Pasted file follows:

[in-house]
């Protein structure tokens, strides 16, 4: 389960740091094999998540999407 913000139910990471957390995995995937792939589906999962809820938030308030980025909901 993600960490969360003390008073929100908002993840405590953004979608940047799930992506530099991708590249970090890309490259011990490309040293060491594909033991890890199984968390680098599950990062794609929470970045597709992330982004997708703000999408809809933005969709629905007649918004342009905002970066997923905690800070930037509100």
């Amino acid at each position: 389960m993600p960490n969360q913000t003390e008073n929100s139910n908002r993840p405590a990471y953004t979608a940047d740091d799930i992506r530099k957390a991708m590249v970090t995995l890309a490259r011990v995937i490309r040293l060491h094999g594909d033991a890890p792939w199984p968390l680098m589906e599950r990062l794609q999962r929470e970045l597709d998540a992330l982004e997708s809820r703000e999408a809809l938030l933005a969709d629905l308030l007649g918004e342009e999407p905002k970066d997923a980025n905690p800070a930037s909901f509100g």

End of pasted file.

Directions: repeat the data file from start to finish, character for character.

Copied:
[in-house]
């Protein structure tokens, strides 16, 4: 389960740091094999998540999407 913000139910990471957390995995995937792939589906999962809820938030308030980025909901 993600960490969360003390008073929100908002993840405590953004979608940047799930992506530099991708590249970090890309490259011990490309040293060491594909033991890890199984968390680098599950990062794609929470970045597709992330982004997708703000999408809809933005969709629905007649918004342009905002970066997923905690800070930037509100």
């Amino acid at each position: 389960m993600p960490n969360q913000t003390e008073n929100s139910n908002r993840p405590a990471y953004t979608a940047d740091d799930i992506r530099k957390a991708m590249v970090t995995l890309a490259r011990v995937i490309r040293l060491h094999g594909d033991a890890p792939w199984p968390l680098m589906e599950r990062l794609q999962r929470e970045l597709d998540a992330l982004e997708s809820r703000e999408a809809l938030l933005a969709d629905l308030l007649g918004e342009e999407p905002k970066d997923a980025n905690p800070a930037s909901f509100g």